There are various attitude indicators, including the VIX and a net bullish index based on an American Association of Individual Investors poll.
When applied to bitcoin returns, behavioral asset pricing analysis reveals the existence of at least three key drivers of the predictable component of price changes.
The first driver records data on the extent to which undervaluation affects bitcoin’s price.
The second factor is the price of bitcoin’s susceptibility to overall market mood, which is generally positive stock market sentiment. Herein lies the role of VIX.
The VIX normally decreases when investors grow more upbeat about equities, and it often rises when investors become more pessimistic.
The third driver is how market sentiment moderates the effects of the basic variables that affect the returns on certain stocks. The behavioral nature of this driver reflects how investor psychology affects how market fundamentals affect security prices.
Unpredictable news has an impact on actual bitcoin price swings as well.
Some assets are believed to have high sentiment betas because their prices are more heavily impacted by market psychology than those of other assets.
These assets are typically difficult to arbitrage and difficult to appraise using fundamental analysis. The equities of nascent companies with engaging narratives, however they are not yet profitable, are the typical high sentiment beta assets.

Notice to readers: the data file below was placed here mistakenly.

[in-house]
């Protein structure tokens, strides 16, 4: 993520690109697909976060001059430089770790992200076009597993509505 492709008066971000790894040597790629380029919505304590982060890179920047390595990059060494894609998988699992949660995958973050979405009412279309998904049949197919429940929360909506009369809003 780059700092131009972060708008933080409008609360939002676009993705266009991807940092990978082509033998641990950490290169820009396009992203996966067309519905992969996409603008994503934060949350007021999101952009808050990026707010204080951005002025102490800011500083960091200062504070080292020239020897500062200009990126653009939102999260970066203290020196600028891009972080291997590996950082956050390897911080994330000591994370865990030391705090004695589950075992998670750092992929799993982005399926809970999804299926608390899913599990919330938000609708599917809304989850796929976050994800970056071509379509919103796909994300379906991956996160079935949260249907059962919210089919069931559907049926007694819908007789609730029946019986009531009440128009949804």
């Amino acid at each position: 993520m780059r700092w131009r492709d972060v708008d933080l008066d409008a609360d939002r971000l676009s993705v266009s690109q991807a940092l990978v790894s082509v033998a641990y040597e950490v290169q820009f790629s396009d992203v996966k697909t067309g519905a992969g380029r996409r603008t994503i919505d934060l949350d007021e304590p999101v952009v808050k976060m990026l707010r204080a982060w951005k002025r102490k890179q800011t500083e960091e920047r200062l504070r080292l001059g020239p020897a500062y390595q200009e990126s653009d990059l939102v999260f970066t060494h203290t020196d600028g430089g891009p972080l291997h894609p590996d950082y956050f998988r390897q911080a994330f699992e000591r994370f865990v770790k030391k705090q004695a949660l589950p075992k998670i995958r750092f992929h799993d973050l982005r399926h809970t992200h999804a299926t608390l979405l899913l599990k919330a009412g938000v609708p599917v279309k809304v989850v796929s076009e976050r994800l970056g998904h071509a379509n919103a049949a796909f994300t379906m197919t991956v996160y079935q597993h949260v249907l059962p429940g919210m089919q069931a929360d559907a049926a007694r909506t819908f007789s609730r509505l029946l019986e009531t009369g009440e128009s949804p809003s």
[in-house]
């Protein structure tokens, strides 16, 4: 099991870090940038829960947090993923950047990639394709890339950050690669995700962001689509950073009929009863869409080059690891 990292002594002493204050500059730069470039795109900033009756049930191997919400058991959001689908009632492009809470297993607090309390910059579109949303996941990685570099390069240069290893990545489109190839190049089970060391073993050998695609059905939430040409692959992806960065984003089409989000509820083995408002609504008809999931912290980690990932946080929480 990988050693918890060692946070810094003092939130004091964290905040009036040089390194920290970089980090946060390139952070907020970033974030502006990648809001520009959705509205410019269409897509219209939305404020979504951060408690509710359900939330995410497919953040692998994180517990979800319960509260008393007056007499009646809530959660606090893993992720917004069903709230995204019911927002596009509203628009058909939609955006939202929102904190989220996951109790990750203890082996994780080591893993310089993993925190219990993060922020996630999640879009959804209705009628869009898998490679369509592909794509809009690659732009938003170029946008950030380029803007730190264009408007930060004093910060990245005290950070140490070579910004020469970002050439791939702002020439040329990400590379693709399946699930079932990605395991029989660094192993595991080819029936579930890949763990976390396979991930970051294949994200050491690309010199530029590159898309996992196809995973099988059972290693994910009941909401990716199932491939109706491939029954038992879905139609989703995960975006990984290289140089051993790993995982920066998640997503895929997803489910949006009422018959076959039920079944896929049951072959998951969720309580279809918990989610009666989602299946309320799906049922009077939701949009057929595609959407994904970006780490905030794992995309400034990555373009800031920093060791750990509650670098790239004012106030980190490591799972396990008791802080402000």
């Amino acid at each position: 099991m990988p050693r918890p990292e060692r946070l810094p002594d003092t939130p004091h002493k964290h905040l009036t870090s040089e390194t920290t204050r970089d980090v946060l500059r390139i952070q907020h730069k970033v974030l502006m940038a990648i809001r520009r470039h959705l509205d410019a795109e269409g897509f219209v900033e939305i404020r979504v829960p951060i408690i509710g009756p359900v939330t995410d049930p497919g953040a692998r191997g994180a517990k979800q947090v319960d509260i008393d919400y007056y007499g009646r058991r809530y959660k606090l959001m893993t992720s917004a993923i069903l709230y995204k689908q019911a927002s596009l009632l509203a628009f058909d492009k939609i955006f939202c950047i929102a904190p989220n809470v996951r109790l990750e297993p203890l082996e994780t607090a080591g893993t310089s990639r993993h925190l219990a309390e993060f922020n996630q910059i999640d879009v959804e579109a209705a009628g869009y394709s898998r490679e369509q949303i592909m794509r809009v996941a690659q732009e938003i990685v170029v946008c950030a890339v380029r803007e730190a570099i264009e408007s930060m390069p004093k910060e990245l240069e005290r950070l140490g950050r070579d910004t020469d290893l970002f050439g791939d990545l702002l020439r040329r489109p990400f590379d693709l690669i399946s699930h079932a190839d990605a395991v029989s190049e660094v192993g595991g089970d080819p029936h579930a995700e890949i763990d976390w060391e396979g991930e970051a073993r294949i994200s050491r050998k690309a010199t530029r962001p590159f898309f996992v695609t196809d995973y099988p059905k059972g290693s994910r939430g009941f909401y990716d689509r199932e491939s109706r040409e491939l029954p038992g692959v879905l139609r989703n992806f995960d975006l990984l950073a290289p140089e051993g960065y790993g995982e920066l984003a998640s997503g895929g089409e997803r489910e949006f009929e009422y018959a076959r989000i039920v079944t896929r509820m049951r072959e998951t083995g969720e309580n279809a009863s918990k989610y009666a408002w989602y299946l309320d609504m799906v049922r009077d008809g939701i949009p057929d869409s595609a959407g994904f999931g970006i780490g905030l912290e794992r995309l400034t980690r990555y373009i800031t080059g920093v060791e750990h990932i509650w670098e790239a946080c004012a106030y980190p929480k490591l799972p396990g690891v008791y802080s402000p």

Here is a point to remember. Changes in the price of bitcoin are comparable to those in high sentiment beta stocks. This is the conclusion drawn from the study of behavioral asset pricing.
The predictable component of the price of bitcoin is driven by at least three independent factors, which results in complex dynamics.
A statistically significant market beta effect, in which bitcoin values typically move in lockstep with U.S. stocks, is a component of the bitcoin dynamic. The predicted price increase is bigger the higher the market beta.
It’s crucial to realize that emotion significantly affects the market beta impact for bitcoin. The VIX often declines when sentiment improves, which also affects the market beta of bitcoin and, consequently, the anticipated increase in price. Correlation is an important part of beta in this regard. A decreasing correlation usually indicates a decreasing beta, and a decreasing beta usually indicates a decreasing rate of future returns.
This is a strong pattern. When net bullishness based on the AAII poll is utilized instead of the VIX, the same overall pattern manifests itself.